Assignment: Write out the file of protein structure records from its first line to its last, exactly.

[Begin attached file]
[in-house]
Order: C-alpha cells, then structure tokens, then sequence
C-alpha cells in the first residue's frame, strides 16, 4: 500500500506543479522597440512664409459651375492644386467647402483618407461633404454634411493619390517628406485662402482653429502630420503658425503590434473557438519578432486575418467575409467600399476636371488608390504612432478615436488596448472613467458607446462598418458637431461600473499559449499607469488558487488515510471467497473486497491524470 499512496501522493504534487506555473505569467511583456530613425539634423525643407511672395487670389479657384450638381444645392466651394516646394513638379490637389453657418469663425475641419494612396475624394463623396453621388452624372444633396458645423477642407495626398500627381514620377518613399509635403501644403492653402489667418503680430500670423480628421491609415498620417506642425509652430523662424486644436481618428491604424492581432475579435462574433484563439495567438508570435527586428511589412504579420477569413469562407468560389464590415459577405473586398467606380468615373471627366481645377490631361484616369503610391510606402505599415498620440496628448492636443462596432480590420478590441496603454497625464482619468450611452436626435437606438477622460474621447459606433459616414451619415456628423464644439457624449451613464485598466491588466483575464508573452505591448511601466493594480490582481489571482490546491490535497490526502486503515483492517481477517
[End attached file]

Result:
[in-house]
Order: C-alpha cells, then structure tokens, then sequence
C-alpha cells in the first residue's frame, strides 16, 4: 500500500506543479522597440512664409459651375492644386467647402483618407461633404454634411493619390517628406485662402482653429502630420503658425503590434473557438519578432486575418467575409467600399476636371488608390504612432478615436488596448472613467458607446462598418458637431461600473499559449499607469488558487488515510471467497473486497491524470 499512496501522493504534487506555473505569467511583456530613425539634423525643407511672395487670389479657384450638381444645392466651394516646394513638379490637389453657418469663425475641419494612396475624394463623396453621388452624372444633396458645423477642407495626398500627381514620377518613399509635403501644403492653402489667418503680430500670423480628421491609415498620417506642425509652430523662424486644436481618428491604424492581432475579435462574433484563439495567438508570435527586428511589412504579420477569413469562407468560389464590415459577405473586398467606380468615373471627366481645377490631361484616369503610391510606402505599415498620440496628448492636443462596432480590420478590441496603454497625464482619468450611452436626435437606438477622460474621447459606433459616414451619415456628423464644439457624449451613464485598466491588466483575464508573452505591448511601466493594480490582481489571482490546491490535497490526502486503515483492517481477517